Weekly Digest: An Evening with Jordan Peterson
Welcome to my weekly digest for April 8, 2022.
For new subscribers, this contains a roundup of my recent writings and podcasts, as well as links to the best articles from around the web this week. You can control what emails you get from me by visiting your account page.
My next monthly longform newsletter drops on Monday morning. It’s about the “managerial revolution.”
The will be no digest next week in honor of Good Friday.
Content and Media Mentions
Miles Smith mentioned my work in his World op-ed on the self-hating evangelical scholar complex.
New this week:
Conservatives Don’t Do Research (Subscriber Only) - I argue that while conservatives are very good at policy papers and op-eds, they do remarkably little primary or ethnographic research, which allows the left to set the frame on every issue from the word Go.
My podcast this week is on immigration, chaos and order. It’s a follow-up on my previous demographic podcast about declining immigration levels and what the right immigration policy should be. Subscribers can read the transcript.
At American Reformer, Cory Higdon asks whether there can be an infinite liberty of conscience. It looks at religious liberty and early Rhode Island. (I used to live in Rhode Island and wrote a 2014 feature article on the state for City Journal that may be of interest).
On April 19th at 2pm ET I will be conducting a live interview with Andrew Crapuchettes, founder of the job board Red Balloon. Red Balloon was originally created to match workers with companies that did not have vaccine mandates. We’ll be discussing today’s job market. Watch live or on replay at Youtube.
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The End of Attacks on Jordan Peterson
Jordan Peterson spoke this week in Indianapolis. A friend of mine who attended had this to say.
I went to see Jordan Peterson last night in Indy. I wanted to see both his condition and why he’s no longer being attacked by the Left. His condition seemed OK—thin physically, but generally mentally competent, when asked a question, for example. But his speech was basically word salad—meandering, seemed to lose the thread not infrequently, not memorable in any way. And the answer, I think, to why he’s no longer attacked by the Left, is that in no way, shape, or form was anything he said either pitched to men or resonant with men. Instead, it was musing on “what is truth” and “can you get an ought from an is” and “I was talking with Richard Dawkins about whether his own presuppositions were scientific.” My read is that either on purpose, or under the malign influence of his daughter, he has curbed his message to men in order not to be personally attacked again (which he has said was extremely bad for him and part of his breakdown). He had a few shout-outs to center-right hot buttons, but they were merely tacked on, not essential to his speech in any way.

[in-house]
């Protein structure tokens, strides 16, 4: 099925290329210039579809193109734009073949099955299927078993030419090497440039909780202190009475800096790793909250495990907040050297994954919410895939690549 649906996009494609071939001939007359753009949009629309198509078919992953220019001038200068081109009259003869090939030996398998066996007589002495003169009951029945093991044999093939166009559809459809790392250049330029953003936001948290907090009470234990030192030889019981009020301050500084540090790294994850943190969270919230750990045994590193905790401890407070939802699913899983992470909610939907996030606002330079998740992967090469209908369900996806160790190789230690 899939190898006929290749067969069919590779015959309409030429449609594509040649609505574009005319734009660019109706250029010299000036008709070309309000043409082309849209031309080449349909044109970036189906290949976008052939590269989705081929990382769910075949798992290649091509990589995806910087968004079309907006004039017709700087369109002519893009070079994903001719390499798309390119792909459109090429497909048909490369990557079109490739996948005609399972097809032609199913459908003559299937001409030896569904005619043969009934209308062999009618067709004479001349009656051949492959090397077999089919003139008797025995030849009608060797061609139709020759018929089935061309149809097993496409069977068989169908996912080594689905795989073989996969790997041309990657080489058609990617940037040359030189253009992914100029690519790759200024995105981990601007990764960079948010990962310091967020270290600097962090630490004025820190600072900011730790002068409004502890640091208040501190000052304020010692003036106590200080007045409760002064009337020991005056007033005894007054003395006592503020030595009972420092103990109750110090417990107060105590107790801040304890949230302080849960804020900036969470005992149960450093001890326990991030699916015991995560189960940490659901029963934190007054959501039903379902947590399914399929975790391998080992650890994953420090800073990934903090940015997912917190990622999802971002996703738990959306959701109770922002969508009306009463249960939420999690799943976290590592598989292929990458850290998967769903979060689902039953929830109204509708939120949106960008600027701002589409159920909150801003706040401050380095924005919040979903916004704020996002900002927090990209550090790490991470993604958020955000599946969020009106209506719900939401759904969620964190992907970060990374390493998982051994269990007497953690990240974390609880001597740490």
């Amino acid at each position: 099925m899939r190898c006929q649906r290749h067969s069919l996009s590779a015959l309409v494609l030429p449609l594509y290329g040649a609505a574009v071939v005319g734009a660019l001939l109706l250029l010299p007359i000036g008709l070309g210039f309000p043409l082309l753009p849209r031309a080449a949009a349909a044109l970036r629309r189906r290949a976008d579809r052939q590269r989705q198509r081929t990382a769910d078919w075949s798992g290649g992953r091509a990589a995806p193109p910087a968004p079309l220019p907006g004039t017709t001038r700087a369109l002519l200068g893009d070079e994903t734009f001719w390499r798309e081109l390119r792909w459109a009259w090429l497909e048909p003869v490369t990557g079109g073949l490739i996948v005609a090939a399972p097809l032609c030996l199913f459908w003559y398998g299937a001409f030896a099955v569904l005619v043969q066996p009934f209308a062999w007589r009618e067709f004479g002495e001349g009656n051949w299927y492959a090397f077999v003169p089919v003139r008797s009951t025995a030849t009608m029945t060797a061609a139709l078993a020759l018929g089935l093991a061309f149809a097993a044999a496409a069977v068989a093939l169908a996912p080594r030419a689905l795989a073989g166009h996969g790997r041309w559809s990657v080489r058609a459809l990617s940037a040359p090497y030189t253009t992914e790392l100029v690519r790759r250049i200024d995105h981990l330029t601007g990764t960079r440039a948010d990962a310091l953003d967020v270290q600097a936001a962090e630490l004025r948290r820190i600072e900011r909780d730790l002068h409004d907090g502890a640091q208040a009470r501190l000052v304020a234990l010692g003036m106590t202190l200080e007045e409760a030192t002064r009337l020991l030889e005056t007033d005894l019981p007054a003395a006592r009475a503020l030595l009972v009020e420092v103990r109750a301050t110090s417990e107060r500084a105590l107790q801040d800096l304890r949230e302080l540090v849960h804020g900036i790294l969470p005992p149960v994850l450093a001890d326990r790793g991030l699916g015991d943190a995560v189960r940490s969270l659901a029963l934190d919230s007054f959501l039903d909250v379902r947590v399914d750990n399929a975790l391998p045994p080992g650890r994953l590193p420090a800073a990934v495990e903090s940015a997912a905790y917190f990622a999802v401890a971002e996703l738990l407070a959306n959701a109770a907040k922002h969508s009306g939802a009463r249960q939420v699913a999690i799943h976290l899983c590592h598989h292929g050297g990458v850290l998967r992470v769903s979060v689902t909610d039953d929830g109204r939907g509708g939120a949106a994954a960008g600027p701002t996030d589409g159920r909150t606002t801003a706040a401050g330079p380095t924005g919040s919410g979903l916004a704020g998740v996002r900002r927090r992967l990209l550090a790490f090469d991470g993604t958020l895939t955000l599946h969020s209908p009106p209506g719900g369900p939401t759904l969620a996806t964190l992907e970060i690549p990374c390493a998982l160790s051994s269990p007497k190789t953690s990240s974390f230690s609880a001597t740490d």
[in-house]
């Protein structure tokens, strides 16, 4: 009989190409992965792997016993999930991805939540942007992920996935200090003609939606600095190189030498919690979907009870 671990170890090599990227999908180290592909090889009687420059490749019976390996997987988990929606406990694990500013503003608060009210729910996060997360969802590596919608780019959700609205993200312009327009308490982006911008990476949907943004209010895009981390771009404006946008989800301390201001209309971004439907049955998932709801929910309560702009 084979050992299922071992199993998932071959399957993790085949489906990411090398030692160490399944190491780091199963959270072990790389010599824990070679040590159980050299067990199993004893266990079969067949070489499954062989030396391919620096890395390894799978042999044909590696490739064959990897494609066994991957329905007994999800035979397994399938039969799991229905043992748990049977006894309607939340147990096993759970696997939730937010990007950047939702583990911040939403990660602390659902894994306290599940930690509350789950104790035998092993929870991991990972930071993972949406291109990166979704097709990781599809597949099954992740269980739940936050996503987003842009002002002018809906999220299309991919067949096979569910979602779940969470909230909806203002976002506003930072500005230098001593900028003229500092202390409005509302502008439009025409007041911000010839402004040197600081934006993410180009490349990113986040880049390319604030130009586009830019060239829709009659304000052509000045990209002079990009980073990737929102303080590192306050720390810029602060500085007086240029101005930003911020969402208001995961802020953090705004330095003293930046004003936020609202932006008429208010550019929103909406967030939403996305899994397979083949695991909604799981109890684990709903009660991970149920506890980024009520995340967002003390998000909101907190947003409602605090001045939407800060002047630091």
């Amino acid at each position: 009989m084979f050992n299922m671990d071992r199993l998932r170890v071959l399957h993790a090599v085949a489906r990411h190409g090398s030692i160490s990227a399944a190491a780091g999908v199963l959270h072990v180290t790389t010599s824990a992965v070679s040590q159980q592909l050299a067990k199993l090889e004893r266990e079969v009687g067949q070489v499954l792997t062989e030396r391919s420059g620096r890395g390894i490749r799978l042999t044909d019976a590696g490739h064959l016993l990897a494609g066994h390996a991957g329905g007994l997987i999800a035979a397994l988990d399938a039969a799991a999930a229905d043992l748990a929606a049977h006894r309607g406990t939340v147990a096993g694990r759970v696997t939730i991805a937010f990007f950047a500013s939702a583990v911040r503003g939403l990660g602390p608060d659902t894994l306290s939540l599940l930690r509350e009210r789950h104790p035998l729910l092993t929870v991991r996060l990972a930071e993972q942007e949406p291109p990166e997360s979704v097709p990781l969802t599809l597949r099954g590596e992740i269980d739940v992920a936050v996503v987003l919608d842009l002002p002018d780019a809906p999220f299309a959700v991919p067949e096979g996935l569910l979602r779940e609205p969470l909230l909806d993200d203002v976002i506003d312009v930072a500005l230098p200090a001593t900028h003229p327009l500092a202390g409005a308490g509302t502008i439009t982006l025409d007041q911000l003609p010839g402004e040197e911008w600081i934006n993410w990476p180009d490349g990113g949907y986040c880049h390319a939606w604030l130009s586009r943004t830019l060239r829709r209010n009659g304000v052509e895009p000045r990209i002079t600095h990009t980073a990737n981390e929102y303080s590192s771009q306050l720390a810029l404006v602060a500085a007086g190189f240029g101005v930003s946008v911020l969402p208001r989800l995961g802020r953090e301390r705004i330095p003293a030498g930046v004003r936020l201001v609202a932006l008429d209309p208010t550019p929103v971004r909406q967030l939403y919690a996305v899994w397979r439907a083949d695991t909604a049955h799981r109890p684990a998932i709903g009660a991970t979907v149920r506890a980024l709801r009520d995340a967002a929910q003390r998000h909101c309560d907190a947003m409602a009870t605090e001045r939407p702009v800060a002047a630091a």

Digital. Human. Life.
Political and media theorist James Poulos has launched a new web and print magazine called Return on human life in the digital age (or, as he’s put it elsewhere, on the digital politics of spiritual war). Check it out. This is an initiative of New Founding, where I am also working on men’s lifestyle publications.
Best of the Web
The Wall Street Journal: Why So Many Women in Middle Age Are on Antidepressants - the authors should have sliced the data by race as white women have far higher antidepressant use rates than other racial groups.
The New York Times writes about couples who got divorced but still live together.
Richard Hanania says you should have kids.
Hertz argues that since people are having smaller families, we need to ask ourselves how to replace the meaning they used to find in children, siblings, and cousins by encouraging them to find ways “to care for people who are not necessarily linked to them by blood.” To me, this sounds like asking “how can we enjoy eating in a world where we have dulled our sense of taste?” or “how can we enjoy sexual pleasure after we’ve castrated ourselves?” Blood relations, and the pair bonds that help create them, are not one form of social connectedness we can just exchange for something else once we don’t want to bother with the hassle of getting married and making babies anymore. Procreation and family formation are the evolutionary reasons love exists in the first place, and there is little to suggest that we can replace these things through government sponsored initiatives that seek to connect us to those we are not either having sex with or related to.
This pessimism comes at a moment when we might expect the opposite. After all, one could say that we’re living in a golden age of sexual freedom. The average age of first marriage is rising; it’s more acceptable than ever to remain single or pursue a wide variety of relationship styles. A majority of the public finds premarital sex acceptable; birth control for women is widely available and, with health insurance, often free. Sex positivity is celebrated in progressive circles, with sexual adventurousness championed and inhibition often looked down on. We have breached the ramparts of repression, and the wall of silence that prevented us from expressing our sexuality has, for the most part, fallen.
Getting rid of the old rules and replacing them with the norm of consent was supposed to make us happy. Instead, many people today feel a bit … lost.
I put this book excerpt in the “ethical sex” category. It’s someone who wants to find a way to keep sexual promiscuity without the downsides. It won’t work.